They used Airborne Ultrasound to find air leaks, diagnose steam traps, and listen to bearings. Unfortunately, some of these companies have since either reduced, or even dropped, their ultrasound program in favor of vibration, infrared and oil analysis only. These ultrasound programs of old have taken on a new role - simply a troubleshooting tool - used for air leaks, steam traps and occasionally used to listen for arcing tracking and corona activity in switchgear.
I would like Airborne Ultrasound to become both the Alpha and the Omega of your PdM program. I would like you to implement more airborne ultrasound programs, and, as a result, elevate the profile of ultrasound within your PdM program.
Why Airborne Ultrasound
There are a number of reasons Airborne Ultrasound should be a major contributor to PdM programs, and an excellent candidate to be the first technology employed in a new program.
Ultrasound is inexpensive and easy to operate. Lets face it, all motors make noise and all leaks make noise, but they are tough for us to hear because facilities are also very noisy. Since ultrasonic receivers weed out all of the sound in our hearing range, they are very useful in high noise environments. Ultrasound can pinpoint potential problems because subtle changes are heard in ultrasonic range first (before vibration & heat) and it is very directional. When you add all of these factors together, it means that Airborne Ultrasound can provide one of the biggest returns on investment (ROI) in the shortest amount of time.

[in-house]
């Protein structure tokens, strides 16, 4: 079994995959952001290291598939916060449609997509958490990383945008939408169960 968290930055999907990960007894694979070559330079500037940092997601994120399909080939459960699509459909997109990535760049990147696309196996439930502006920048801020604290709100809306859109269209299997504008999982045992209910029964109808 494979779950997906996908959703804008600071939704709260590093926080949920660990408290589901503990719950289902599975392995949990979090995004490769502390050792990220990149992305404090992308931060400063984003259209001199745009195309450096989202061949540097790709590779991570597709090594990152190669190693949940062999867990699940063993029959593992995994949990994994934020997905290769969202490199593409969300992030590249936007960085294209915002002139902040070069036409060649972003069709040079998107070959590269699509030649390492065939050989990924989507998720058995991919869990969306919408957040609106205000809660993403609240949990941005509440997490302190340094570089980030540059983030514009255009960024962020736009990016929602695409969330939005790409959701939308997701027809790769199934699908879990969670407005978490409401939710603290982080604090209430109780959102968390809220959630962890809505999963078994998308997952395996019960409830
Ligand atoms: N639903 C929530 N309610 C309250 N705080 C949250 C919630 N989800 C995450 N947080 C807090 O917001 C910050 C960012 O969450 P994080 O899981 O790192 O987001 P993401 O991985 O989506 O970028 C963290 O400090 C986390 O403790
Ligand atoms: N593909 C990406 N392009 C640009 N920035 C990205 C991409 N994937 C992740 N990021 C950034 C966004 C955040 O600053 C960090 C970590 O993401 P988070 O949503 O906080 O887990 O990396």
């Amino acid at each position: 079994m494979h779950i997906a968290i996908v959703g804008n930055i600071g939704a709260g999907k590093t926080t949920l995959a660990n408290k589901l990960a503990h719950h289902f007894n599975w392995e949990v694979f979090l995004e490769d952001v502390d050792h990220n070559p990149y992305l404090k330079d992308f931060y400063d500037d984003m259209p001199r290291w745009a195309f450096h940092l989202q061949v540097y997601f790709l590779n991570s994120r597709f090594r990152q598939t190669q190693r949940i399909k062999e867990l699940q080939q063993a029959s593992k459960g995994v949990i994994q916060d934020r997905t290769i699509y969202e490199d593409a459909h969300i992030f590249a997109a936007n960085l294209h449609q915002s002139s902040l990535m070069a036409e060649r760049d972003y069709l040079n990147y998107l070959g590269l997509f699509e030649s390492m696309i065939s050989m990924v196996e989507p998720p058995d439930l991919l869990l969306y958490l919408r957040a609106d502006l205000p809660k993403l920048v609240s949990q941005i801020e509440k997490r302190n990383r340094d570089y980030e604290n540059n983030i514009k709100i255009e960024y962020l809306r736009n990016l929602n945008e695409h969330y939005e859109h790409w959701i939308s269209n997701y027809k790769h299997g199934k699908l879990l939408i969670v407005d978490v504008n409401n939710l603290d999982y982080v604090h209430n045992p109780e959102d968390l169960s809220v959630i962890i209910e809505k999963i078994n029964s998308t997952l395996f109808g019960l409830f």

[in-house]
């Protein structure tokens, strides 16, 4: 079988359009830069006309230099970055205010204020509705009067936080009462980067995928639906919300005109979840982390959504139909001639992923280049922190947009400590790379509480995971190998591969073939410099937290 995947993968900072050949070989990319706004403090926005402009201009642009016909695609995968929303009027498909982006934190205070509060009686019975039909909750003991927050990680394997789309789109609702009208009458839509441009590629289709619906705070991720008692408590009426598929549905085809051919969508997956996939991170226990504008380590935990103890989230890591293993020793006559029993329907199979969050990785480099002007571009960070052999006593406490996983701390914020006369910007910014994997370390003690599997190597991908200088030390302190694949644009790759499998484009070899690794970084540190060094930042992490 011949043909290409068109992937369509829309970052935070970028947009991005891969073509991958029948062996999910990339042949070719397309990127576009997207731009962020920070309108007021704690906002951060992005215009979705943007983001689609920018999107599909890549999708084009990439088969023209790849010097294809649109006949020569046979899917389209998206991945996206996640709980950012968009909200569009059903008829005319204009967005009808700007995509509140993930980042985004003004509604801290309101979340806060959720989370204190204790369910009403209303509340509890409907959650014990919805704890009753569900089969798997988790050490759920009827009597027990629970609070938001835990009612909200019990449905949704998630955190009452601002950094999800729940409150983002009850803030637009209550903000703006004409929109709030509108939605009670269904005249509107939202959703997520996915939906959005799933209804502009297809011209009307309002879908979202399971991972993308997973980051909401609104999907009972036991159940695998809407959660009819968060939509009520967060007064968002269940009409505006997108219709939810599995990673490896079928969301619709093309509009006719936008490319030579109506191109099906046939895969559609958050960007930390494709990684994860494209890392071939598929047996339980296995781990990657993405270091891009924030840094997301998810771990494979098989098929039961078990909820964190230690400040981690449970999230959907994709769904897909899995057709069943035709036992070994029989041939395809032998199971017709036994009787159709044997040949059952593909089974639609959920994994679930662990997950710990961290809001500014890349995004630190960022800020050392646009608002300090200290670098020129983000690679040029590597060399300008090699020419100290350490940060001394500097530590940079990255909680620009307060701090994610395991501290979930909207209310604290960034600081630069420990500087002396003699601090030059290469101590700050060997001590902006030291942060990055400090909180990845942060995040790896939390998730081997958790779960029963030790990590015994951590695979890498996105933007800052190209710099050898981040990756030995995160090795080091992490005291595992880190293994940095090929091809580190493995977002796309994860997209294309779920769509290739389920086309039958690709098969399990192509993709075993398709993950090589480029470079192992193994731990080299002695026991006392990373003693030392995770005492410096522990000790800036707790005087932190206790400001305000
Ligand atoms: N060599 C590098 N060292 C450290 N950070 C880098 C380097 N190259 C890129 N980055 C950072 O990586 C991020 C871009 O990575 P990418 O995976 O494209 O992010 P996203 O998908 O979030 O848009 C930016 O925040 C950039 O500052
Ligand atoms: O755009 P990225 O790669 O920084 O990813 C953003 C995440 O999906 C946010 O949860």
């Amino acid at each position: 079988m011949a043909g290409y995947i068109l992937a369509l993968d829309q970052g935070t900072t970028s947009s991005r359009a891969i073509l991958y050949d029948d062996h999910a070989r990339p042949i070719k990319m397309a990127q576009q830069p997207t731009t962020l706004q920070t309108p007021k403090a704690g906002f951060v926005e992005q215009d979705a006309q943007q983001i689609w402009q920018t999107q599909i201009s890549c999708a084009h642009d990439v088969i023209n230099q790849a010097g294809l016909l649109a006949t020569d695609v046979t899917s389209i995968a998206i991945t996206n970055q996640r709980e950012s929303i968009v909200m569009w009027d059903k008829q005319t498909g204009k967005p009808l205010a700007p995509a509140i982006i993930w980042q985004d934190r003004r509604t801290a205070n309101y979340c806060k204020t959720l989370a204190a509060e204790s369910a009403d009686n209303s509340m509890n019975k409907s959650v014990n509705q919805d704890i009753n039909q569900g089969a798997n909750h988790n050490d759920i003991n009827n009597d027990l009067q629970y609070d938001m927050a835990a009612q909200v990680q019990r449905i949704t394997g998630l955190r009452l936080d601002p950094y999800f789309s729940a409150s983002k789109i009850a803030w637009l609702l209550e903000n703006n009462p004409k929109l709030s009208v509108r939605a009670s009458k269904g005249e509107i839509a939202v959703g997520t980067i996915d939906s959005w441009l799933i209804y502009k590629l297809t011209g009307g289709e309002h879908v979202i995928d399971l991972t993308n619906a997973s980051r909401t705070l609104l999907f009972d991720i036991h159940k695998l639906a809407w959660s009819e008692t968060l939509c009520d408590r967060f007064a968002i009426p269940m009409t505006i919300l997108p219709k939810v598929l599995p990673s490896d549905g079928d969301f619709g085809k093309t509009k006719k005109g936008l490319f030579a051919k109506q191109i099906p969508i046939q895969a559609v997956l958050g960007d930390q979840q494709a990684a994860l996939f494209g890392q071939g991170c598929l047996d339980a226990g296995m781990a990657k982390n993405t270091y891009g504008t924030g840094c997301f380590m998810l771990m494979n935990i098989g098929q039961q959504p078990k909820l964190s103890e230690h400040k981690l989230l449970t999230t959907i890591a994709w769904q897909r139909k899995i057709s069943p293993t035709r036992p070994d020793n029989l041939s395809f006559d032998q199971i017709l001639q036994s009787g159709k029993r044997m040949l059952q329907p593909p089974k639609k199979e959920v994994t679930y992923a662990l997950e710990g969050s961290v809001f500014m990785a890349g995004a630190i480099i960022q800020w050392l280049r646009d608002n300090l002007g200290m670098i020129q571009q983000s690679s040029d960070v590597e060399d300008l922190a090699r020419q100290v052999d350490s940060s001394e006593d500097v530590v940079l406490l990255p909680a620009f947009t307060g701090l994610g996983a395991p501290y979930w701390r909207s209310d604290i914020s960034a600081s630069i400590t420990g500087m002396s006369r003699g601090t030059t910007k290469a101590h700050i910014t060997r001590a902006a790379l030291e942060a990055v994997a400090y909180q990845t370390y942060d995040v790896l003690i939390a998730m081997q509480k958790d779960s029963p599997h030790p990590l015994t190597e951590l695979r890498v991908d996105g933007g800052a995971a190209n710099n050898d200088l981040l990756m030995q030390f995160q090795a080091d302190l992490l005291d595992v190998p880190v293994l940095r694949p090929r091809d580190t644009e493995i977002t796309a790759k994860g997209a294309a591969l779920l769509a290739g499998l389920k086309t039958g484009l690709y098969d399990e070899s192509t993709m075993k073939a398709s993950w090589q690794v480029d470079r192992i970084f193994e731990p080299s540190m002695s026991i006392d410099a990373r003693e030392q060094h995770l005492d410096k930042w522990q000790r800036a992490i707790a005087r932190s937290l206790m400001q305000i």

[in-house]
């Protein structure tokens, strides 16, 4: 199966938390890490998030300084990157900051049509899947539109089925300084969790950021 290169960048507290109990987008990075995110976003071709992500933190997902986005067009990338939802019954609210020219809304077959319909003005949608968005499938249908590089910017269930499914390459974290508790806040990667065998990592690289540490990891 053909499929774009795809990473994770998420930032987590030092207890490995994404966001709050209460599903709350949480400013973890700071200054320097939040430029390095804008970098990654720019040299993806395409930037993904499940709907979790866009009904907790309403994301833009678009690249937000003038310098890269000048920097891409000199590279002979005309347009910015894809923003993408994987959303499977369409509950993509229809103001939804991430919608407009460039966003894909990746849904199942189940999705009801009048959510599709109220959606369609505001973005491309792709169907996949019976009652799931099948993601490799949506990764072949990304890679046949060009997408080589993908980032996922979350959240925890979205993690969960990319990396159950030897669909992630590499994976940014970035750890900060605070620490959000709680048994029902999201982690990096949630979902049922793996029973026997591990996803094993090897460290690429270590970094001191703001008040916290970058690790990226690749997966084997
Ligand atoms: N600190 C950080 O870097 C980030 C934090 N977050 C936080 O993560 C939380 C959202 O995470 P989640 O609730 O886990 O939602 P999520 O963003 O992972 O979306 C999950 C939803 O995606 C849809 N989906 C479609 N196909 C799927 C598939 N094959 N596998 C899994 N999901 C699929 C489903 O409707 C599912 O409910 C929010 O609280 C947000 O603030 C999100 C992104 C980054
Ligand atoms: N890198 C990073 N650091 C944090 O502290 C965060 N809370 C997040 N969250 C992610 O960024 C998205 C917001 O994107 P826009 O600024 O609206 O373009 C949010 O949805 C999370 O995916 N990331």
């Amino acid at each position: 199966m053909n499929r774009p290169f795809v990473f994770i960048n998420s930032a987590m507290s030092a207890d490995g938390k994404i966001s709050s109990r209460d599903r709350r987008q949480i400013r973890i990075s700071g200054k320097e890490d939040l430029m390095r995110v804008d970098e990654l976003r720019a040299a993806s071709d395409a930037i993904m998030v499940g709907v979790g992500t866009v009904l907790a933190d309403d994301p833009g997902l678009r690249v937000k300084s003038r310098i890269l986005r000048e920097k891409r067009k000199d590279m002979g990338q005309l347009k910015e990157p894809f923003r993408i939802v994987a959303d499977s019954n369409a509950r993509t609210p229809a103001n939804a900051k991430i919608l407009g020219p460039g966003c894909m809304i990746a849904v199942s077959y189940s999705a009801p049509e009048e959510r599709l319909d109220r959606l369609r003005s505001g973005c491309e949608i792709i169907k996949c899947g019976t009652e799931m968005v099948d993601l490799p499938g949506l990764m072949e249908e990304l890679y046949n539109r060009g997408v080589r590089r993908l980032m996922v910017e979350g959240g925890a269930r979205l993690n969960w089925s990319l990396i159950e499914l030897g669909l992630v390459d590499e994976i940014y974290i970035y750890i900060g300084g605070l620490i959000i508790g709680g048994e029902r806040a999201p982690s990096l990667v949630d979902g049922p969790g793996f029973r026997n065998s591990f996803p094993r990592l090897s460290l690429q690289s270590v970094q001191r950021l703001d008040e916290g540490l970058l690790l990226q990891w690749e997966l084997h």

Many of you think of 'real' Predictive Maintenance as vibration analysis, infrared and oil analysis. While those technologies should be included in any high quality PdM program, there is one important technology missing. If you don't have enough air to cut the paper or control the valves, production is effected. If your electrical switchgear panel fails due to corona activity, production may stop. So, why, do so many people place the ultrasound program at the bottom of the Predictive Maintenance Program, if in fact, they have an ultrasound PdM program at all?